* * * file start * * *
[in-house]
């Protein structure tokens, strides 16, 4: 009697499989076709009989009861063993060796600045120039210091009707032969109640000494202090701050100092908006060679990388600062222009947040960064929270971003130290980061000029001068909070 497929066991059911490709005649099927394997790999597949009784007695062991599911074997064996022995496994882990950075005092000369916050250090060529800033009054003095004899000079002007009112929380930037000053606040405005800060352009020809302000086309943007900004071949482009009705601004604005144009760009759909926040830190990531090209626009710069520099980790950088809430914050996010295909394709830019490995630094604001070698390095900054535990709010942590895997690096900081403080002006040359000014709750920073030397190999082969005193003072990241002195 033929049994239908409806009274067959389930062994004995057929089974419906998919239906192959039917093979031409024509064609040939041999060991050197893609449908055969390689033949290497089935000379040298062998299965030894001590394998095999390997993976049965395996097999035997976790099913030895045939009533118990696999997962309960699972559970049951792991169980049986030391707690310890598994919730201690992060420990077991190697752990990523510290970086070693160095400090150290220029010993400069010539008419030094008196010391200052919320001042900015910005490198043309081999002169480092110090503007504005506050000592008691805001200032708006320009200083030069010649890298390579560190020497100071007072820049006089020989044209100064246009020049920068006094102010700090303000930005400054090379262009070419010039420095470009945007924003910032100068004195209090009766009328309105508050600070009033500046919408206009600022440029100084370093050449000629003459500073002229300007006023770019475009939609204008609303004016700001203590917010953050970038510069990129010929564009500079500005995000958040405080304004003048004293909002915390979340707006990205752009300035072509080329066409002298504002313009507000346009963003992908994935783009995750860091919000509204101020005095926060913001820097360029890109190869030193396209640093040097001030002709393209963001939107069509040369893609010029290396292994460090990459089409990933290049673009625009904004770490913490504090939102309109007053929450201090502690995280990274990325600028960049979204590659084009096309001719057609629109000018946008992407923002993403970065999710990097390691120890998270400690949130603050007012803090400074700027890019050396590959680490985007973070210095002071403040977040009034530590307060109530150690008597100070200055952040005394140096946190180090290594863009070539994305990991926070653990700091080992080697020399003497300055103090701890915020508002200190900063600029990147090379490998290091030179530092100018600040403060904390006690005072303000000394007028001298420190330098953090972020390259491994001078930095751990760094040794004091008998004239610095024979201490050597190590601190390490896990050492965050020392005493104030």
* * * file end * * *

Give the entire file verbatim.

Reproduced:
[in-house]
């Protein structure tokens, strides 16, 4: 009697499989076709009989009861063993060796600045120039210091009707032969109640000494202090701050100092908006060679990388600062222009947040960064929270971003130290980061000029001068909070 497929066991059911490709005649099927394997790999597949009784007695062991599911074997064996022995496994882990950075005092000369916050250090060529800033009054003095004899000079002007009112929380930037000053606040405005800060352009020809302000086309943007900004071949482009009705601004604005144009760009759909926040830190990531090209626009710069520099980790950088809430914050996010295909394709830019490995630094604001070698390095900054535990709010942590895997690096900081403080002006040359000014709750920073030397190999082969005193003072990241002195 033929049994239908409806009274067959389930062994004995057929089974419906998919239906192959039917093979031409024509064609040939041999060991050197893609449908055969390689033949290497089935000379040298062998299965030894001590394998095999390997993976049965395996097999035997976790099913030895045939009533118990696999997962309960699972559970049951792991169980049986030391707690310890598994919730201690992060420990077991190697752990990523510290970086070693160095400090150290220029010993400069010539008419030094008196010391200052919320001042900015910005490198043309081999002169480092110090503007504005506050000592008691805001200032708006320009200083030069010649890298390579560190020497100071007072820049006089020989044209100064246009020049920068006094102010700090303000930005400054090379262009070419010039420095470009945007924003910032100068004195209090009766009328309105508050600070009033500046919408206009600022440029100084370093050449000629003459500073002229300007006023770019475009939609204008609303004016700001203590917010953050970038510069990129010929564009500079500005995000958040405080304004003048004293909002915390979340707006990205752009300035072509080329066409002298504002313009507000346009963003992908994935783009995750860091919000509204101020005095926060913001820097360029890109190869030193396209640093040097001030002709393209963001939107069509040369893609010029290396292994460090990459089409990933290049673009625009904004770490913490504090939102309109007053929450201090502690995280990274990325600028960049979204590659084009096309001719057609629109000018946008992407923002993403970065999710990097390691120890998270400690949130603050007012803090400074700027890019050396590959680490985007973070210095002071403040977040009034530590307060109530150690008597100070200055952040005394140096946190180090290594863009070539994305990991926070653990700091080992080697020399003497300055103090701890915020508002200190900063600029990147090379490998290091030179530092100018600040403060904390006690005072303000000394007028001298420190330098953090972020390259491994001078930095751990760094040794004091008998004239610095024979201490050597190590601190390490896990050492965050020392005493104030």